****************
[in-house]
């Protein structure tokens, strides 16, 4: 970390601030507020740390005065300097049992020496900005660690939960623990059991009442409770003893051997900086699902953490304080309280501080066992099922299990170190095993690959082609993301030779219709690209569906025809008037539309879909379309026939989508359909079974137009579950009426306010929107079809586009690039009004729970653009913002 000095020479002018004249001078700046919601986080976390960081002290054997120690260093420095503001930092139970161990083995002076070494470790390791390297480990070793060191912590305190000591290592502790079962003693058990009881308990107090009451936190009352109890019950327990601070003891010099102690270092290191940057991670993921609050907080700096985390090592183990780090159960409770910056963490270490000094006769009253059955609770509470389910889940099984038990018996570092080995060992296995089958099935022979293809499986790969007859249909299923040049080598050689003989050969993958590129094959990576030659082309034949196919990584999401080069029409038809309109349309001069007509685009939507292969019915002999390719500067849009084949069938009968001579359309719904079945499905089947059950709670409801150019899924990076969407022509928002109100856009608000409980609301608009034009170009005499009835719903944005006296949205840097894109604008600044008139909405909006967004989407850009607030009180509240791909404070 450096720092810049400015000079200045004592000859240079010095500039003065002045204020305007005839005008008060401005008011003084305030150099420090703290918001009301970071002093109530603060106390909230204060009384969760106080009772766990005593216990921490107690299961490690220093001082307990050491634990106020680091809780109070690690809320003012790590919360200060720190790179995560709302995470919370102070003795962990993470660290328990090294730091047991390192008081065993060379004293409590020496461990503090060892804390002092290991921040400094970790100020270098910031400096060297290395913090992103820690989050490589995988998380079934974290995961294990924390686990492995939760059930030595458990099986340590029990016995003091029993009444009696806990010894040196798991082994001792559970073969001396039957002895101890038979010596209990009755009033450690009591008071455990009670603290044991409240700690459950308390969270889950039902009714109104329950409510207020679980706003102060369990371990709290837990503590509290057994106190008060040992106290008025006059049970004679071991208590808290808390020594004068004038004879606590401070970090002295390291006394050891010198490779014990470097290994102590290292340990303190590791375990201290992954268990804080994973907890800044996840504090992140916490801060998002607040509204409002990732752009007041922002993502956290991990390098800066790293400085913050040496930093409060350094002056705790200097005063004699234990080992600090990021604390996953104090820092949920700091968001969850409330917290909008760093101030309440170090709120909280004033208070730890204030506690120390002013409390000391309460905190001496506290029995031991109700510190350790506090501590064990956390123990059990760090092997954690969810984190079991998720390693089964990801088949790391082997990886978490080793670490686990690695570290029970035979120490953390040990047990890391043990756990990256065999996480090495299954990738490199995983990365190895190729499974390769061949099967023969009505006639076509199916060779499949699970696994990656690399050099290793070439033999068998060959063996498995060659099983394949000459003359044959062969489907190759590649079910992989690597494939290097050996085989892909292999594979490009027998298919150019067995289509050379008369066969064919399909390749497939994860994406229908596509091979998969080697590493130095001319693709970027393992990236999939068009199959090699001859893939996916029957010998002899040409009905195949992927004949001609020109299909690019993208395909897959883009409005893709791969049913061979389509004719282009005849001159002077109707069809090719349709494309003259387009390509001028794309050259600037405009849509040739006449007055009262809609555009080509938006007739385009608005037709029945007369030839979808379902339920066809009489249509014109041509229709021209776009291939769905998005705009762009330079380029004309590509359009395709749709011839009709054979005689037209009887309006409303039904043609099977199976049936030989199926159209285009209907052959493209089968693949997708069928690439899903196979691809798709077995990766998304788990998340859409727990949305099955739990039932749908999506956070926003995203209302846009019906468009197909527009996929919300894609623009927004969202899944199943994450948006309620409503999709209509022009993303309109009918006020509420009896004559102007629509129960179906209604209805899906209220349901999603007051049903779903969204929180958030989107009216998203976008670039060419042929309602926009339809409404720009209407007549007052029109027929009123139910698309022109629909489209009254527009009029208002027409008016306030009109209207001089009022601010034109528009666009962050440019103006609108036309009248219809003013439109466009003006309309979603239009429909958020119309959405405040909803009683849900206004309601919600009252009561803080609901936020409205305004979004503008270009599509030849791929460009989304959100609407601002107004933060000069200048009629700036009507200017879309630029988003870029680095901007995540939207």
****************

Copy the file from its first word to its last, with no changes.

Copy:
[in-house]
């Protein structure tokens, strides 16, 4: 970390601030507020740390005065300097049992020496900005660690939960623990059991009442409770003893051997900086699902953490304080309280501080066992099922299990170190095993690959082609993301030779219709690209569906025809008037539309879909379309026939989508359909079974137009579950009426306010929107079809586009690039009004729970653009913002 000095020479002018004249001078700046919601986080976390960081002290054997120690260093420095503001930092139970161990083995002076070494470790390791390297480990070793060191912590305190000591290592502790079962003693058990009881308990107090009451936190009352109890019950327990601070003891010099102690270092290191940057991670993921609050907080700096985390090592183990780090159960409770910056963490270490000094006769009253059955609770509470389910889940099984038990018996570092080995060992296995089958099935022979293809499986790969007859249909299923040049080598050689003989050969993958590129094959990576030659082309034949196919990584999401080069029409038809309109349309001069007509685009939507292969019915002999390719500067849009084949069938009968001579359309719904079945499905089947059950709670409801150019899924990076969407022509928002109100856009608000409980609301608009034009170009005499009835719903944005006296949205840097894109604008600044008139909405909006967004989407850009607030009180509240791909404070 450096720092810049400015000079200045004592000859240079010095500039003065002045204020305007005839005008008060401005008011003084305030150099420090703290918001009301970071002093109530603060106390909230204060009384969760106080009772766990005593216990921490107690299961490690220093001082307990050491634990106020680091809780109070690690809320003012790590919360200060720190790179995560709302995470919370102070003795962990993470660290328990090294730091047991390192008081065993060379004293409590020496461990503090060892804390002092290991921040400094970790100020270098910031400096060297290395913090992103820690989050490589995988998380079934974290995961294990924390686990492995939760059930030595458990099986340590029990016995003091029993009444009696806990010894040196798991082994001792559970073969001396039957002895101890038979010596209990009755009033450690009591008071455990009670603290044991409240700690459950308390969270889950039902009714109104329950409510207020679980706003102060369990371990709290837990503590509290057994106190008060040992106290008025006059049970004679071991208590808290808390020594004068004038004879606590401070970090002295390291006394050891010198490779014990470097290994102590290292340990303190590791375990201290992954268990804080994973907890800044996840504090992140916490801060998002607040509204409002990732752009007041922002993502956290991990390098800066790293400085913050040496930093409060350094002056705790200097005063004699234990080992600090990021604390996953104090820092949920700091968001969850409330917290909008760093101030309440170090709120909280004033208070730890204030506690120390002013409390000391309460905190001496506290029995031991109700510190350790506090501590064990956390123990059990760090092997954690969810984190079991998720390693089964990801088949790391082997990886978490080793670490686990690695570290029970035979120490953390040990047990890391043990756990990256065999996480090495299954990738490199995983990365190895190729499974390769061949099967023969009505006639076509199916060779499949699970696994990656690399050099290793070439033999068998060959063996498995060659099983394949000459003359044959062969489907190759590649079910992989690597494939290097050996085989892909292999594979490009027998298919150019067995289509050379008369066969064919399909390749497939994860994406229908596509091979998969080697590493130095001319693709970027393992990236999939068009199959090699001859893939996916029957010998002899040409009905195949992927004949001609020109299909690019993208395909897959883009409005893709791969049913061979389509004719282009005849001159002077109707069809090719349709494309003259387009390509001028794309050259600037405009849509040739006449007055009262809609555009080509938006007739385009608005037709029945007369030839979808379902339920066809009489249509014109041509229709021209776009291939769905998005705009762009330079380029004309590509359009395709749709011839009709054979005689037209009887309006409303039904043609099977199976049936030989199926159209285009209907052959493209089968693949997708069928690439899903196979691809798709077995990766998304788990998340859409727990949305099955739990039932749908999506956070926003995203209302846009019906468009197909527009996929919300894609623009927004969202899944199943994450948006309620409503999709209509022009993303309109009918006020509420009896004559102007629509129960179906209604209805899906209220349901999603007051049903779903969204929180958030989107009216998203976008670039060419042929309602926009339809409404720009209407007549007052029109027929009123139910698309022109629909489209009254527009009029208002027409008016306030009109209207001089009022601010034109528009666009962050440019103006609108036309009248219809003013439109466009003006309309979603239009429909958020119309959405405040909803009683849900206004309601919600009252009561803080609901936020409205305004979004503008270009599509030849791929460009989304959100609407601002107004933060000069200048009629700036009507200017879309630029988003870029680095901007995540939207």